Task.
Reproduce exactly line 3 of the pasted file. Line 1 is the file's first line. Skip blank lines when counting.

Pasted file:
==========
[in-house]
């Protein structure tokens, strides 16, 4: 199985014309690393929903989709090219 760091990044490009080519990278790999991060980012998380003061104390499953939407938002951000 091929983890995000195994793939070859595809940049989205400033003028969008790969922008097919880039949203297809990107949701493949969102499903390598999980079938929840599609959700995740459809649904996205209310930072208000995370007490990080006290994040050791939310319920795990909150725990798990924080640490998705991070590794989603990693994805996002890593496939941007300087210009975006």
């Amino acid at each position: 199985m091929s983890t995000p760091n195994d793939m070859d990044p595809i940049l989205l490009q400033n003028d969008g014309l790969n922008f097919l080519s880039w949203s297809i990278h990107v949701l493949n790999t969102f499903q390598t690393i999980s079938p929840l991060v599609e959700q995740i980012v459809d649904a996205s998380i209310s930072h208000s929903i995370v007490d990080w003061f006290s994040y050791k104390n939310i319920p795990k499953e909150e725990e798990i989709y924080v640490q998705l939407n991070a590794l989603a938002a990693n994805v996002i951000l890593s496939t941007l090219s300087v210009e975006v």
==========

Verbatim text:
């Amino acid at each position: 199985m091929s983890t995000p760091n195994d793939m070859d990044p595809i940049l989205l490009q400033n003028d969008g014309l790969n922008f097919l080519s880039w949203s297809i990278h990107v949701l493949n790999t969102f499903q390598t690393i999980s079938p929840l991060v599609e959700q995740i980012v459809d649904a996205s998380i209310s930072h208000s929903i995370v007490d990080w003061f006290s994040y050791k104390n939310i319920p795990k499953e909150e725990e798990i989709y924080v640490q998705l939407n991070a590794l989603a938002a990693n994805v996002i951000l890593s496939t941007l090219s300087v210009e975006v």